In Syria the conflict continues to affect large parts of the country with escalating tensions in Homs, Aleppo, Idlib and Damascus provinces. Increased fighting has led to record high levels of new arrivals of refugees in neighbouring countries such as Jordan, where more than 10,000 people arrived between 20 and 24 January alone.
The French-led ground offensive against Islamist rebels in Mali continued on 28 January with armed forces driving Islamic insurgents out of the northern towns of Gao and Timbuktu.
This week severe monsoon rains caused major flooding in Indonesia’s capital Jakarta, affecting 250,000 people and displacing 18,000.
According to UNAMID, the tribal clashes which erupted on 9 January in North Darfur, Sudan, led to the displacement of a total of 70,000 people.
In Syria the conflict continues to affect large parts of the country with escalating tensions in Homs, Aleppo, Idlib and Damascus provinces.
The ground offensive against Islamist rebels in Mali continued on 21 January with French forces entering the central Malian town of Diabaly.
Last week a cold front with historically low temperatures and extreme weather conditions such as torrential rains and flash floods affected Asia and the Middle East. 420,000 people in China’s southwest Guizhou province, 10,000 in India, 2 million in Bangladesh as well as vulnerable populations in Nepal and Kyrgyzstan were affected by cold temperatures.
Seleka rebels in the Central African Republic have taken control of several towns and subsequent fighting has led to displacement and a deterioration of the already precarious humanitarian situation in the country.
Tropical Storm Wukong (Quinta) made landfall over the island of Leyte in the Philippines on 26 December, affecting more than 240,000 people.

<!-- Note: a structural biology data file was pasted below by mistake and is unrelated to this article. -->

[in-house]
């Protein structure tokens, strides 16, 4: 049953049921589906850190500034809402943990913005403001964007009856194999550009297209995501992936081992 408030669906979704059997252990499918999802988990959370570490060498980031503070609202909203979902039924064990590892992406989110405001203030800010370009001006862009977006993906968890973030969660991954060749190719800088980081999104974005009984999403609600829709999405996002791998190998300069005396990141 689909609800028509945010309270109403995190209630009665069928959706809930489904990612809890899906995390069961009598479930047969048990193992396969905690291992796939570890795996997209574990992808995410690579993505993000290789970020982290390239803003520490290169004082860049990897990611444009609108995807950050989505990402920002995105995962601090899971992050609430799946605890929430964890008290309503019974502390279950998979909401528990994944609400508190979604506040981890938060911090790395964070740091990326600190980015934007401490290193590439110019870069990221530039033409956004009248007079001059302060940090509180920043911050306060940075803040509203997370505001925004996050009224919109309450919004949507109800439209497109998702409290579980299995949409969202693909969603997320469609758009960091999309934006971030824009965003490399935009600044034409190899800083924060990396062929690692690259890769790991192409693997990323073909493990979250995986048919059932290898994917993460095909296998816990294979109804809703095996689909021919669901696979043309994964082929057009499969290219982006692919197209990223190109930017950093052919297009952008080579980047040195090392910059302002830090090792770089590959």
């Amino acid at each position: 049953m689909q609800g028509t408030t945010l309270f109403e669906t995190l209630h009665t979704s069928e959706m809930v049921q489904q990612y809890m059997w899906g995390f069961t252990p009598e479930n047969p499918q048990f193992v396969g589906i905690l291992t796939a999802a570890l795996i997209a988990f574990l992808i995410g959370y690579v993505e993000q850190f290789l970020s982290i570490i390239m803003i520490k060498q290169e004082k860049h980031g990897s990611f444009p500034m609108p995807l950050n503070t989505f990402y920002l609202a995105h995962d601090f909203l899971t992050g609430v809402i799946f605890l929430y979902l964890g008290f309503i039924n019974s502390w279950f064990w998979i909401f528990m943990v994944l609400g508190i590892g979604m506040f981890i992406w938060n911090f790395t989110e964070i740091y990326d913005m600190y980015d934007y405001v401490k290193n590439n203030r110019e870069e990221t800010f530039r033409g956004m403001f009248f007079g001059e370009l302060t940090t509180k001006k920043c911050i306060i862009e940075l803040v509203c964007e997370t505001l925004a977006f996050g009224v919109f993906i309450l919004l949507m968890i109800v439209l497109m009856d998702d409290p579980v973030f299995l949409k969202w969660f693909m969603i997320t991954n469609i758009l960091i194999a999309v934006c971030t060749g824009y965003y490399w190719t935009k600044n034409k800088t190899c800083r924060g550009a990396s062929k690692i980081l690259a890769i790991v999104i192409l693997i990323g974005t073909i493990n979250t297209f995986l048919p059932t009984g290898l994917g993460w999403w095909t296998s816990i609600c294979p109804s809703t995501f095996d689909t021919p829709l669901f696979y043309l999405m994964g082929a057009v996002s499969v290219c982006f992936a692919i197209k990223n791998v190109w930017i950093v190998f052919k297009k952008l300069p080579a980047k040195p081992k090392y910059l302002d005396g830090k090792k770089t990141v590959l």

Tropical cyclone Evan hit Samoa and Fiji on 13 and 16 December. As a category 4 storm, Evan caused significant damage to homes and infrastructure on both islands. 3,500 people were evacuated to emergency shelters in Fiji. In Samoa 1,500 were evacuated and 2 killed.Typhoon Bopha (Pablo) made landfall in the southern Philippines on 4 December, carrying winds of up to 160 kilometres an hour.
5th & 6th Meetings (AM & PM)
Outcome Document Affirms Poverty Eradication
As Greatest Challenge, Recommends Strengthening of Institutional Framework
RIO DE JANEIRO, 22 June — High-level officials of nearly every Member State meeting in Rio de Janeiro, Brazil, renewed their commitments to ensuring an “economically, socially and environmentally sustainable future for our planet and for present and future generations”, as the United Nations Conference on Sustainable Development — Rio+20 — closed this afternoon.
EMERGENCY UPDATE - Needs Still Gr eat in Pakistan and Horn o f Africa
Recent months have seen large-scale flooding in Asia, Latin America, and a massive earthquake in Turkey. Thank you to donors who have responded to the needs displayed on our media – the spread of the Caritas network means we can direct such funds to places you specify. Our appeals are still open for the huge need that continues to exist for Pakistan and the Horn of Africa.